Melbourne: Nishi! Kori! Nishi! Kori! Nishi! Kori! chants echoed around Melbourne Park on Saturday as a small but noisy group of Japanese bathed in the reflected glory of Kei Nishikori`s Australian Open third round victory.
It was a rare scene because although the year`s first major has been branded "The Grand Slam of Asia/Pacific" for more than a decade, success for Asian men has been conspicuous by its absence.
This year, however, there have been signs of improvement and Nishikori`s win over France`s Julien Benneteau made him just the second, after Thai Paradorn Srichaphan, to reach the fourth round in Melbourne since tennis went professional in 1968.
The Japanese prospect did not need to wait too long for regional company in the last 16 when Kazakhstan`s Mikhail Kukushkin followed him soon after with an upset of France`s Gael Monfils to book a fourth round tie with fourth seed Andy Murray.
Off court, organisers have embarked on an aggressive commercial push into the most populous continent with increased broadcast agreements, new retail merchandising and distribution deals in place.
Ticket sales from China were up 30 percent this year, while 16 percent of international visitors to the tournament were from the Asia-Pacific last year as compared to seven percent in 2004.
Li Na`s run to the Australian Open women`s final last year also increased television viewership in China from 59 million in 2010 to 135 million in 2011.
The commercial side of the tournament may be going from strength to strength in Asia, the sport, particularly on the men`s side, has failed to show similar growth.
Of the top-100 men`s players, only six come from Asia. Nishikori is the highest at 26th and no Asian man has won a grand slam singles title, though 1989 French Open champion Michael Chang, was Chinese-American.
Paradorn reached the world`s top 10 in 2003 but none have flirted with the mark since, though Nishikori is hoping to crack that elite status soon.
One of the perceived challenges for Asian men was graphically illustrated on Friday when the 1.98-metres (6ft-6in) Juan Del Potro shook hands with Lu Yen-hsun after he beat the world number 79 in the third round.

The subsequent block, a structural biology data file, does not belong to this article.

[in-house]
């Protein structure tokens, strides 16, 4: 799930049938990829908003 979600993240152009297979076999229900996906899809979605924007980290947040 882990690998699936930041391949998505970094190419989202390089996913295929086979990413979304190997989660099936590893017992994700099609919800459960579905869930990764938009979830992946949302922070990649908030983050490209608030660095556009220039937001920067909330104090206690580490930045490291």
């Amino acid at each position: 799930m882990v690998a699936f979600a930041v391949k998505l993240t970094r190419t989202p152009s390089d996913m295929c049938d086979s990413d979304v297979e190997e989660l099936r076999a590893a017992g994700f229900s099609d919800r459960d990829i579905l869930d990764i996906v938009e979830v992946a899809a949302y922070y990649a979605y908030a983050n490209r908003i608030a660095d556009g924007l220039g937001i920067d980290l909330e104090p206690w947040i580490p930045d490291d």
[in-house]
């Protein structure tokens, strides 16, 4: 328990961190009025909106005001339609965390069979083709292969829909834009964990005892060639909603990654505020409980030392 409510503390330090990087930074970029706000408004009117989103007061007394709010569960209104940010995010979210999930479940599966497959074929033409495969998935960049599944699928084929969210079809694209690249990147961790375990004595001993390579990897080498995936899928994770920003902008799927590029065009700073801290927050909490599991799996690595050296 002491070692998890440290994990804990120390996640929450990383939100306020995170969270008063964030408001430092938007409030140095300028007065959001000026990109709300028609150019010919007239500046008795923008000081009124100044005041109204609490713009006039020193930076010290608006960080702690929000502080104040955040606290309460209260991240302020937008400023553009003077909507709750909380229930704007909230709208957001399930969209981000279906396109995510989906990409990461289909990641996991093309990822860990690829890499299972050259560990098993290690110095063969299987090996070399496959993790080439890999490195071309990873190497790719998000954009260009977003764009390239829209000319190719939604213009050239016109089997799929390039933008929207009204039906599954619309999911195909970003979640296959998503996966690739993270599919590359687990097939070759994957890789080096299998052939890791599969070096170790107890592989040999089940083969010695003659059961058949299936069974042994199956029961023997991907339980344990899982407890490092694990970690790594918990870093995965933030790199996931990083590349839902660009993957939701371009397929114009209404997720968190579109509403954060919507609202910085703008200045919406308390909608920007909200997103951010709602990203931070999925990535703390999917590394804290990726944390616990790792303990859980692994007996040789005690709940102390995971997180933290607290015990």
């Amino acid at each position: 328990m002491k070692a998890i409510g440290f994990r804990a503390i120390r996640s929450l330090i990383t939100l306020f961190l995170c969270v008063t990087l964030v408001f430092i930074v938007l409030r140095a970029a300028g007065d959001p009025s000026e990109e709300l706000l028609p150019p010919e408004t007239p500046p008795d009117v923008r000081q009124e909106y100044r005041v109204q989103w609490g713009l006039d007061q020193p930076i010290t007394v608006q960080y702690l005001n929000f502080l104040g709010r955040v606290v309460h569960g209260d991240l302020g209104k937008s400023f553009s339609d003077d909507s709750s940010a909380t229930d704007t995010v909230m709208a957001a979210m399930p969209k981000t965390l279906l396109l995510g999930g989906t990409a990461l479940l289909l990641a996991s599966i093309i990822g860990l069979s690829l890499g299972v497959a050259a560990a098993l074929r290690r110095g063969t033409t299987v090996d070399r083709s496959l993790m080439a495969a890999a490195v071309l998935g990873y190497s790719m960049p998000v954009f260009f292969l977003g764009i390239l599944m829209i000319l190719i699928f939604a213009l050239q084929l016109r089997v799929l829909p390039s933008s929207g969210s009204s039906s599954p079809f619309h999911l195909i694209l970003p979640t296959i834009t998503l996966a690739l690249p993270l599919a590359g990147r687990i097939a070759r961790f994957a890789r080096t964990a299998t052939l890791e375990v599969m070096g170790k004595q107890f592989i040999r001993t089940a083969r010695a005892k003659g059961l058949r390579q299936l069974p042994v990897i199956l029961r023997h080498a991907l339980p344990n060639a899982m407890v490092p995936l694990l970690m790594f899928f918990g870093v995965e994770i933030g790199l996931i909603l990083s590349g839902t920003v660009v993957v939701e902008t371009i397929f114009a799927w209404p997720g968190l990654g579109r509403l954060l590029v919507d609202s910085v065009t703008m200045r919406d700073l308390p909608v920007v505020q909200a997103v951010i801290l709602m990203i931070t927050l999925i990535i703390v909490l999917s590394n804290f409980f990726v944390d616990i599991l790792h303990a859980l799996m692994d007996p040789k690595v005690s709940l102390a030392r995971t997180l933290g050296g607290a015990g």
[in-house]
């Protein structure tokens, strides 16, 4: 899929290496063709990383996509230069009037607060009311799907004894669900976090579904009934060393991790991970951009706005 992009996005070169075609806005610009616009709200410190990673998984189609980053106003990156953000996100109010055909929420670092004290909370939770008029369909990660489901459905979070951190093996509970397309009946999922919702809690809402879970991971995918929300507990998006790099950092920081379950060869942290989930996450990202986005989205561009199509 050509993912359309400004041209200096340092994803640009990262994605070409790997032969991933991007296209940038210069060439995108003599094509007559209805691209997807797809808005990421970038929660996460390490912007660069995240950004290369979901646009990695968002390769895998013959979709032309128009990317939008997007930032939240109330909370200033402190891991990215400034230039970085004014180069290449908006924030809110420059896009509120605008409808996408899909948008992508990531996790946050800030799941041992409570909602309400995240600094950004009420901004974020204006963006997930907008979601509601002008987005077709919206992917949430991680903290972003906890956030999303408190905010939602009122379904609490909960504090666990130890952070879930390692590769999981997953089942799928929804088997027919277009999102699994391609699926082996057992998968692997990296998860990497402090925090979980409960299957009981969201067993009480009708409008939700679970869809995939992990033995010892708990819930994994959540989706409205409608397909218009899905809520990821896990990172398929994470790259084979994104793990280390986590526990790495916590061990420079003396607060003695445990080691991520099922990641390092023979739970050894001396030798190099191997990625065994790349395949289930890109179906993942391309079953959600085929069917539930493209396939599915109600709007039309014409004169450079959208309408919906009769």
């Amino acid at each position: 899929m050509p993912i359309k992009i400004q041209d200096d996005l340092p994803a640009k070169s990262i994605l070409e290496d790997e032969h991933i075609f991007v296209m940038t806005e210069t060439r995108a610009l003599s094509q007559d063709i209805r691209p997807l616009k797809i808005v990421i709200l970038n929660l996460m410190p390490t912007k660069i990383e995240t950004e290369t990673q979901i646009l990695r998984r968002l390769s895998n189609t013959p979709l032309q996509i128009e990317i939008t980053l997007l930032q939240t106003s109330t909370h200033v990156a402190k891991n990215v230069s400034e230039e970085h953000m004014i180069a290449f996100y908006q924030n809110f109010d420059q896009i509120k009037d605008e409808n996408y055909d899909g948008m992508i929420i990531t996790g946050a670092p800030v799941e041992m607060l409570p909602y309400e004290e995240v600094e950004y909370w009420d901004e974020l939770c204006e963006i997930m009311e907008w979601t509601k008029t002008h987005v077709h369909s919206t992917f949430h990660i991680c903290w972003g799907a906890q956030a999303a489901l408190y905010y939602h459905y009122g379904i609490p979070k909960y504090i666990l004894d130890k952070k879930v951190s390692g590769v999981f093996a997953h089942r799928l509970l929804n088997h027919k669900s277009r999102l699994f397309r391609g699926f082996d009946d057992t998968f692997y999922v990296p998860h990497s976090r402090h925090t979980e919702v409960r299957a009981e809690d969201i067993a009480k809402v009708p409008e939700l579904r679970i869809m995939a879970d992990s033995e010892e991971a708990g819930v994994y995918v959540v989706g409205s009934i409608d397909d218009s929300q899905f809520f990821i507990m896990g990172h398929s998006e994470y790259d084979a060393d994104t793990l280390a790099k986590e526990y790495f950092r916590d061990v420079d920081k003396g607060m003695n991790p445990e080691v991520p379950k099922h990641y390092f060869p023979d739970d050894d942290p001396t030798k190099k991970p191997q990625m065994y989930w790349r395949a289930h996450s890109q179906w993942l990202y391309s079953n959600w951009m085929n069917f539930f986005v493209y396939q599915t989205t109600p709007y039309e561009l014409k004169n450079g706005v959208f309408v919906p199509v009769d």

Taiwanese Lu, at 1.80-metres (5ft-11in) tall, was a head shorter than the broad-shouldered Argentine and nine kilograms lighter.
Lu`s impressive court speed and hustling mentality, reminiscent of Chang, kept him in the contest at times but the power and spin generated by Del Potro`s massive levers ultimately overpowered him.
The top Asian women, Lu said, were similar in size and strength to the majority of the players on the WTA Tour and could also practice with men to get used to the power games of players like Serena Williams.
"Physically the men`s game is tougher and stronger," he said.
"And in Asia from the tennis side, we are always one step behind but in the last few years we have stepped up and got better and better."
Lu also hinted at another reason why Asian men have been so few and far between at the top of tennis, namely that sport is not considered a profession in East Asia and if someone is to embark on a sports career, tennis is not the first cab off the rank.
"The older generation, expect their kids to go to school and study and get a good job like doctor, or lawyer to make money. It`s a tradition. It`s a cultural thing," Lu said.
"(People) choose the safest way to build a future.
"But in the last 20 years it has changed. We have good athletes coming up. It is a good sign and it shows that study is not the only option... but you need time to show the results."
Although the International Tennis Federation (ITF) spend millions each year on player development around the world, Nishikori left Japan at 13 to train at the Bollettieri Academy in Florida in order to get a more structured development and higher pressure competition at an early age.
Indian doubles specialist Mahesh Bhupathi also went to university in America because he felt he needed the structure to prepare himself for professional tennis.
Bhupathi, who has won four grand slam titles, said there was not a "conveyer belt of talent" in his country or the region and Asian countries needed to put more money into development.
"The only way to build champions is to have a system in place. I think it boils down to having a system in your country," the 37-year-old told Reuters.
"China has a system and now they`re getting results in women`s tennis they`re pouring money into that and the success is enabling them to build a men`s system as well.
"If you don`t have a system in your country, you`re not going to have the factory of champions. Asia has never had that."
Bhupathi feels more needed to be done to develop talent rather than relying on luck and the DNA lottery.
"Australia was struggling two years ago and now they have (Bernard) Tomic coming through. India was struggling and now we have Som Devvarman (world number 86) coming through. Someone always comes through," he added.
"I would like that to change. Instead of us waiting for someone to come through, I`d like us to be like Spain, Germany and France where we have got depth.
"But it costs money to build a tennis player and if the (national) federation is not doing it then some private sponsors need to do that. It`s a big process. You can`t expect raw talent to be born, everyone has to go through the process and that takes money."